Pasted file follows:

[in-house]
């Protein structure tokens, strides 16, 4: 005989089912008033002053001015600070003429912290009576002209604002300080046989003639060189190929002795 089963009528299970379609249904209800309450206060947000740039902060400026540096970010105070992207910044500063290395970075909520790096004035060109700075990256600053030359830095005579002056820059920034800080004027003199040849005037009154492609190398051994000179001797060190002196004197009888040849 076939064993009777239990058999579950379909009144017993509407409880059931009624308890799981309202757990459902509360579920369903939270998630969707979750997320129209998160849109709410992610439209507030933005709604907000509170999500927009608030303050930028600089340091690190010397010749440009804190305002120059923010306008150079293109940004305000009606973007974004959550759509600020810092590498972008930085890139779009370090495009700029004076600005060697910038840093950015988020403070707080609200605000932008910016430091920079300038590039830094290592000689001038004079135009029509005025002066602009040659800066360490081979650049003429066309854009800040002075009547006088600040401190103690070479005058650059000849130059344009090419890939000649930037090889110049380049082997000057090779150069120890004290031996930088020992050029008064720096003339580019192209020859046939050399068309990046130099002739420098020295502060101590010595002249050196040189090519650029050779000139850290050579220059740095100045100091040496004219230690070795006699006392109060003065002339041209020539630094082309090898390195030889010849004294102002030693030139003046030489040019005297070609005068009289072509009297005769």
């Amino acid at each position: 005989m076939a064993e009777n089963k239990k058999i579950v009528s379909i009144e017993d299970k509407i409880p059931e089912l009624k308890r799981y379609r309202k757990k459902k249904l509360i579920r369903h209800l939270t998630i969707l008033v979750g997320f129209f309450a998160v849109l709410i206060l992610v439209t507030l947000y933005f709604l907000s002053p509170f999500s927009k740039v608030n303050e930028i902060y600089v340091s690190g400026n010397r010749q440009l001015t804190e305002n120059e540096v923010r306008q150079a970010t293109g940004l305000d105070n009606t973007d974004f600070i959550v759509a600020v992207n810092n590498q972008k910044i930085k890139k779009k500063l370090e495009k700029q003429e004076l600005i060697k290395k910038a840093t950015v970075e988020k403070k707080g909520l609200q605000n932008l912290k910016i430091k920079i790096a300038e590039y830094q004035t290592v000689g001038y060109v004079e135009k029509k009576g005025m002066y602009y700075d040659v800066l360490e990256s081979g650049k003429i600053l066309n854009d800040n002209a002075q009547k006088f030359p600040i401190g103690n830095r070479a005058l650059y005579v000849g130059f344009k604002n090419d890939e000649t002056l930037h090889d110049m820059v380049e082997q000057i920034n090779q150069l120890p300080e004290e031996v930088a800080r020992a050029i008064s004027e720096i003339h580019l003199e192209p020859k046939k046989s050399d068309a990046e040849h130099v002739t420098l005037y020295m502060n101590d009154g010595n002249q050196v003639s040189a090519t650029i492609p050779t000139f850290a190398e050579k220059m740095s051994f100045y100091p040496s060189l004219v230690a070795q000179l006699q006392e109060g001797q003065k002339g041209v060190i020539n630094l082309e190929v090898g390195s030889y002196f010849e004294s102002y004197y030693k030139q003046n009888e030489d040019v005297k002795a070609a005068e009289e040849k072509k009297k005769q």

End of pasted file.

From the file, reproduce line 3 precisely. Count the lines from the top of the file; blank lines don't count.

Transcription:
């Amino acid at each position: 005989m076939a064993e009777n089963k239990k058999i579950v009528s379909i009144e017993d299970k509407i409880p059931e089912l009624k308890r799981y379609r309202k757990k459902k249904l509360i579920r369903h209800l939270t998630i969707l008033v979750g997320f129209f309450a998160v849109l709410i206060l992610v439209t507030l947000y933005f709604l907000s002053p509170f999500s927009k740039v608030n303050e930028i902060y600089v340091s690190g400026n010397r010749q440009l001015t804190e305002n120059e540096v923010r306008q150079a970010t293109g940004l305000d105070n009606t973007d974004f600070i959550v759509a600020v992207n810092n590498q972008k910044i930085k890139k779009k500063l370090e495009k700029q003429e004076l600005i060697k290395k910038a840093t950015v970075e988020k403070k707080g909520l609200q605000n932008l912290k910016i430091k920079i790096a300038e590039y830094q004035t290592v000689g001038y060109v004079e135009k029509k009576g005025m002066y602009y700075d040659v800066l360490e990256s081979g650049k003429i600053l066309n854009d800040n002209a002075q009547k006088f030359p600040i401190g103690n830095r070479a005058l650059y005579v000849g130059f344009k604002n090419d890939e000649t002056l930037h090889d110049m820059v380049e082997q000057i920034n090779q150069l120890p300080e004290e031996v930088a800080r020992a050029i008064s004027e720096i003339h580019l003199e192209p020859k046939k046989s050399d068309a990046e040849h130099v002739t420098l005037y020295m502060n101590d009154g010595n002249q050196v003639s040189a090519t650029i492609p050779t000139f850290a190398e050579k220059m740095s051994f100045y100091p040496s060189l004219v230690a070795q000179l006699q006392e109060g001797q003065k002339g041209v060190i020539n630094l082309e190929v090898g390195s030889y002196f010849e004294s102002y004197y030693k030139q003046n009888e030489d040019v005297k002795a070609a005068e009289e040849k072509k009297k005769q």